Washington Post Uses #wherewereyou Twitter Hashtag to Commemorate 9/11

In a tasteful display of using social media to commemorate a tragedy, the Washington Post’s #wherewereyou hashtag made its way around the Twitter-verse this weekend to get users to share where they were on September 11th, 2001. The semantics of the tag itself and the poignancy of the event that is still fresh in many American’s memories no doubt contributed to the outpouring of responses originating from the Washington Post’s Twitter page, but Nieman Journalism Lab points out that the very nature of digital media has caused the hashtag to shift in meaning and begin documenting other sentiments as well. The call for 9/11 memories on Twitter reflects not only the nation on a day of mourning and remembrance, but also the way digital media is both perpetuating and changing history.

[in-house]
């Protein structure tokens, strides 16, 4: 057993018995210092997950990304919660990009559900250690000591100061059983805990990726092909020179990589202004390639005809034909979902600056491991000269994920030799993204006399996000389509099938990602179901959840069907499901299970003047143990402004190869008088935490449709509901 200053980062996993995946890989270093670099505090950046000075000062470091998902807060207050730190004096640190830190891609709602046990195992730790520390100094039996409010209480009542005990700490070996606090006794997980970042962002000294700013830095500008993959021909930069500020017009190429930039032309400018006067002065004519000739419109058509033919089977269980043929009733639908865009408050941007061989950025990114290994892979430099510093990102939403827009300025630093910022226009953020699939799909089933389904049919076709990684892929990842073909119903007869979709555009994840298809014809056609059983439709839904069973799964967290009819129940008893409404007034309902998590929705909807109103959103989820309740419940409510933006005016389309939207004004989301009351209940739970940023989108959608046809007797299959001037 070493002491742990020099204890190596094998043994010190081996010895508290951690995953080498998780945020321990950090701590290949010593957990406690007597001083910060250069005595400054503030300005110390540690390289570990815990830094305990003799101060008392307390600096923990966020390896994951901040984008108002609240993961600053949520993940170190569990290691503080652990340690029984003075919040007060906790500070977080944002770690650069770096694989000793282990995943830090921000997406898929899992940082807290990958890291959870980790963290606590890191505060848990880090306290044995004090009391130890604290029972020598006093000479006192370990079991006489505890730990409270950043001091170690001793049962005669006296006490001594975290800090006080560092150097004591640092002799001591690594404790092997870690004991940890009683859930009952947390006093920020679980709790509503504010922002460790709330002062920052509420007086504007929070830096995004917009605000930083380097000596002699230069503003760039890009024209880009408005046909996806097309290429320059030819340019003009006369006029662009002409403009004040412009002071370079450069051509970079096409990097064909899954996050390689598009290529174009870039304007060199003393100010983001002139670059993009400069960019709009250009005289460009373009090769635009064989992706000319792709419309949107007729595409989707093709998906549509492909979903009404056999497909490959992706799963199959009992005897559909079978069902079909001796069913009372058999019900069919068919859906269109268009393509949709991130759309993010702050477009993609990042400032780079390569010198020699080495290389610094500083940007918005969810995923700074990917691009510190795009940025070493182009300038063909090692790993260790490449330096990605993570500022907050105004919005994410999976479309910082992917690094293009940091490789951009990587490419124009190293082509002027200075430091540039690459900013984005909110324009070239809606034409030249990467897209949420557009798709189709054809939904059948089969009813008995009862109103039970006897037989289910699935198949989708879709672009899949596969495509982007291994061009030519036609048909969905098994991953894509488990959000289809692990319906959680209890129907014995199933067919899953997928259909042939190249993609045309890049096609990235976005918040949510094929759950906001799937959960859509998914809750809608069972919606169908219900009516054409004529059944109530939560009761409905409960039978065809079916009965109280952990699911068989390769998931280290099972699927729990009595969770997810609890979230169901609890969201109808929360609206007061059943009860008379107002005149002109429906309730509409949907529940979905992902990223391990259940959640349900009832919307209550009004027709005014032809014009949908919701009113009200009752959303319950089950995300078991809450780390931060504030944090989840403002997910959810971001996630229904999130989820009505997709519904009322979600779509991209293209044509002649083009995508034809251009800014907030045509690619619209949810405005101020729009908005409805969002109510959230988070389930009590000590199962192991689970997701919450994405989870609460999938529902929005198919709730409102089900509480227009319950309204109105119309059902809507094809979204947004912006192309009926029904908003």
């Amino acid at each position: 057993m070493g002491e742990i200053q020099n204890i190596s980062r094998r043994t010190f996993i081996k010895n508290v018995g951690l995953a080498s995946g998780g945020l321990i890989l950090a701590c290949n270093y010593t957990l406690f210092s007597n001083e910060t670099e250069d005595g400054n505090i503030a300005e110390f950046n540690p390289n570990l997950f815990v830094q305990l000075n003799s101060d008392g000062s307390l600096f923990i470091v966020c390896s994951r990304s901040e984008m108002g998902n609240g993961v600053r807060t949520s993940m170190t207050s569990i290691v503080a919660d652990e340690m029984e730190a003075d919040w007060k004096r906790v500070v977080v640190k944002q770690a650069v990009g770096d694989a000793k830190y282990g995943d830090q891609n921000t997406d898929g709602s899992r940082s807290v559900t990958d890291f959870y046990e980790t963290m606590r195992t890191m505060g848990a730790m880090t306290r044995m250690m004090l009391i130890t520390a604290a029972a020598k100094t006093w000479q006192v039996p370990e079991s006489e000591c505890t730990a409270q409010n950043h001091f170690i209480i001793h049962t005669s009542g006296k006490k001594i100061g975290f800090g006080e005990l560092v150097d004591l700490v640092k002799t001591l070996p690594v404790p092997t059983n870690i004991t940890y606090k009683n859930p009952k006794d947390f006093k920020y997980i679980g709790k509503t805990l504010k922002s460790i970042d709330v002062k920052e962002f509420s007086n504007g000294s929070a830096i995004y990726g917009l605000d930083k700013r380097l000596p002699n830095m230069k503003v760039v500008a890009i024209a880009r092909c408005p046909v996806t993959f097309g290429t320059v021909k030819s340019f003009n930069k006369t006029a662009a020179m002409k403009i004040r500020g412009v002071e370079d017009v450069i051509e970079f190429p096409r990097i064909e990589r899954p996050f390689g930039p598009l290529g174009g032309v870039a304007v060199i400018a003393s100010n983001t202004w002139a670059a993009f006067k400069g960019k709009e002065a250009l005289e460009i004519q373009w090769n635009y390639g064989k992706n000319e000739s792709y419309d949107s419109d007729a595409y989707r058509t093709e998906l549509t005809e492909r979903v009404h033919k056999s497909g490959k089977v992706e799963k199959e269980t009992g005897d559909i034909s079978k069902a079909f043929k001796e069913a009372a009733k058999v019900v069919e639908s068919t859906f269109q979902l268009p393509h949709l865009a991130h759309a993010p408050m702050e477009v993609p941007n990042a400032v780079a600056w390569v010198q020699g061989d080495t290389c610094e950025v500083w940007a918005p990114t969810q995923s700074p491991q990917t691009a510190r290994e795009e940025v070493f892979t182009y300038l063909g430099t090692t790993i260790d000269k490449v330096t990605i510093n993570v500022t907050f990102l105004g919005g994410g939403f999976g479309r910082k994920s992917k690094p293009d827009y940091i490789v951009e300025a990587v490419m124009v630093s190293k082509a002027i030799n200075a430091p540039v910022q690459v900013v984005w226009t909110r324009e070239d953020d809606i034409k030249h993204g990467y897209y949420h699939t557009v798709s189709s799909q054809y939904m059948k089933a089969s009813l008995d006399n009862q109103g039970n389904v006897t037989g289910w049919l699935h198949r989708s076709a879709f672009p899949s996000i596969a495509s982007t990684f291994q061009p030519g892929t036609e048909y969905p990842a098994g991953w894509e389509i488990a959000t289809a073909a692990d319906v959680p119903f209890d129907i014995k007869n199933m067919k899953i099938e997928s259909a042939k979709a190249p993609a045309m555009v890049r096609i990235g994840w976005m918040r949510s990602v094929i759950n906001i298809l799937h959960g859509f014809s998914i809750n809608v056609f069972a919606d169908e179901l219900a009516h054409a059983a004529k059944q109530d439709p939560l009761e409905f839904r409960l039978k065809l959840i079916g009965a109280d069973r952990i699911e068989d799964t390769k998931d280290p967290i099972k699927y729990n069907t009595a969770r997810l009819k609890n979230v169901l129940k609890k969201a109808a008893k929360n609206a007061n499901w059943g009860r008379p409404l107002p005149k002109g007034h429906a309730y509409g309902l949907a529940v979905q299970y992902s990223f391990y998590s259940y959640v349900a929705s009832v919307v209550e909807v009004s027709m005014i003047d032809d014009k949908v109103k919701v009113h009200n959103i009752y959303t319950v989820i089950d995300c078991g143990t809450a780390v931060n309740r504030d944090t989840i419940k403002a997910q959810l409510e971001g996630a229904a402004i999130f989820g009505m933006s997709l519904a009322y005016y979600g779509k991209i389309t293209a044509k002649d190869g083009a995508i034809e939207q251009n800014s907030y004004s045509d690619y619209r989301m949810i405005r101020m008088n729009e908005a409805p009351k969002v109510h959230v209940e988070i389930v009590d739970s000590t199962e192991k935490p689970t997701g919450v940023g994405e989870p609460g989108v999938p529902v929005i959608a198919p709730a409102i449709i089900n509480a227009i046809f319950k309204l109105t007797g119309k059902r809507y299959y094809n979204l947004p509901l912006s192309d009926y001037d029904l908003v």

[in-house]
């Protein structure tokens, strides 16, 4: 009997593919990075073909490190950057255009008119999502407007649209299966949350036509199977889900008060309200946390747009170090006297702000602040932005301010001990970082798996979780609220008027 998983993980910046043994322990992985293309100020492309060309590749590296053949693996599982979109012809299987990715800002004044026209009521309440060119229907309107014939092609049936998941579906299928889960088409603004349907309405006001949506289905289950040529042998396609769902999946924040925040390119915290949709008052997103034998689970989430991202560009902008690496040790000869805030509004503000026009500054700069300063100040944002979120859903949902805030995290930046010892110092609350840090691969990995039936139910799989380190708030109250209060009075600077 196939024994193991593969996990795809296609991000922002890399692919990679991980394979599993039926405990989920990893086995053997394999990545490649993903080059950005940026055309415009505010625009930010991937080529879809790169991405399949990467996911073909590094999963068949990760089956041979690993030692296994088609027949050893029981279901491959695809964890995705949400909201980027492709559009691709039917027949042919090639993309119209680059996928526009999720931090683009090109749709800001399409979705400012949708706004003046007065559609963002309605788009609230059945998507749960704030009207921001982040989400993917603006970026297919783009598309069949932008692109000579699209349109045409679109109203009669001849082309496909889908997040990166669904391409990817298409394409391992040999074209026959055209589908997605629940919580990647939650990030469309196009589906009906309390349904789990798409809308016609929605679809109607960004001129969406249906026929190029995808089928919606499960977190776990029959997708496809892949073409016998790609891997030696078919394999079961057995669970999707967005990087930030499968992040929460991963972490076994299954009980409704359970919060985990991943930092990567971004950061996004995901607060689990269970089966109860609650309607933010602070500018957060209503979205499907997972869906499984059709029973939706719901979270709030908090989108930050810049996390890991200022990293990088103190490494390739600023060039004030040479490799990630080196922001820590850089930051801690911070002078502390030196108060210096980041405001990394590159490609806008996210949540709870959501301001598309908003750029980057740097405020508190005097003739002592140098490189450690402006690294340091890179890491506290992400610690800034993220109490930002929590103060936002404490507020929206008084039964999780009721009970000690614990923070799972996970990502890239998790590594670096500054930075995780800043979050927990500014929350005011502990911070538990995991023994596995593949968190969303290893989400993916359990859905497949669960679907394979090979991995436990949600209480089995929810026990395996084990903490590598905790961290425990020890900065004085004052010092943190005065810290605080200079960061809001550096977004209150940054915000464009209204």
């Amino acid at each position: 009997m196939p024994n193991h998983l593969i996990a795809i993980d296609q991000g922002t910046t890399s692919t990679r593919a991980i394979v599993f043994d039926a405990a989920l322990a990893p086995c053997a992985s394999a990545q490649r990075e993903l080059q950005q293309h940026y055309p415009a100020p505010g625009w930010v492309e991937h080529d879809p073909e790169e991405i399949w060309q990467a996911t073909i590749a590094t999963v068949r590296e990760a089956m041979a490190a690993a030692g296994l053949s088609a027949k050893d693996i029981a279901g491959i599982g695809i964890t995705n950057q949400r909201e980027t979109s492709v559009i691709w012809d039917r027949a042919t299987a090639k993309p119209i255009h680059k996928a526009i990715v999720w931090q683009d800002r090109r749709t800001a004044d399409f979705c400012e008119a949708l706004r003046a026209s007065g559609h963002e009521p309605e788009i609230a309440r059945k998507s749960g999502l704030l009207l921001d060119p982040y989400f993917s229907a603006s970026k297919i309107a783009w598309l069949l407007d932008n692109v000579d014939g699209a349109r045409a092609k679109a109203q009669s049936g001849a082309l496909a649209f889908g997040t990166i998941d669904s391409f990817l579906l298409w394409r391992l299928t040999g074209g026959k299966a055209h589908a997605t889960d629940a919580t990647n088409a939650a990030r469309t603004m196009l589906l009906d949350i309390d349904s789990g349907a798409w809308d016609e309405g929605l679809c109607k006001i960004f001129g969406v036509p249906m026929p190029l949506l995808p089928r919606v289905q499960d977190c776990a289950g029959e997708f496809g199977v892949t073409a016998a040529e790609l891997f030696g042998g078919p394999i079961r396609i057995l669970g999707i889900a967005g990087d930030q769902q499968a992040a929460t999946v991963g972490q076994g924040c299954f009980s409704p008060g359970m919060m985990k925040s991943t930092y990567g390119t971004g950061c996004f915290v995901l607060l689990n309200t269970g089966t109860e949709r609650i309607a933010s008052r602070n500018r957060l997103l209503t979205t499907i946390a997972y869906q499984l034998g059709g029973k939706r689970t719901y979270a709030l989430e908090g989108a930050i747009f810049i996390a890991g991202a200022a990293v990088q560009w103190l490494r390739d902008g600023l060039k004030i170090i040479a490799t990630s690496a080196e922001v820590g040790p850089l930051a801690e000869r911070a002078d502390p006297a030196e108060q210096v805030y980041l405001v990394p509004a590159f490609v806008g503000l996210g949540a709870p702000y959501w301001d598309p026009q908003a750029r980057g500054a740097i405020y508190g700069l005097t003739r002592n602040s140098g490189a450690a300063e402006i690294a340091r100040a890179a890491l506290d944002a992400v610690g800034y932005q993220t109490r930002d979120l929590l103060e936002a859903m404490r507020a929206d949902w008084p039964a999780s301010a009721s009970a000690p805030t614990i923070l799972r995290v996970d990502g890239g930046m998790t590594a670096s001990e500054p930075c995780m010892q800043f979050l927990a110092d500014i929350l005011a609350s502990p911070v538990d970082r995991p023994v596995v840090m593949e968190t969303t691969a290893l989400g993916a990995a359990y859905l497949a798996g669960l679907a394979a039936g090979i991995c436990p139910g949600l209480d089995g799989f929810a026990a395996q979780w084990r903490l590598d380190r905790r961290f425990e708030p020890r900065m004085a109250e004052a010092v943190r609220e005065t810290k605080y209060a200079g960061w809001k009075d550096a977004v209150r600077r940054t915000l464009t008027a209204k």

The hashtag was an experiment in reaching out, inclusiveness, and retaining a historical memory of an event etched into the minds of many Americans and people around the world. The Washington Post published a blog post and tweeted on September 10th, asking its readers to share where they were when they first heard about the attack. The newspaper asked that recollections be collected together using the hashtag #wherewereyou. This resulted in hundreds of responses, and saw #wherewereyou rocket to a trending topic in the DC area and eventually around the world.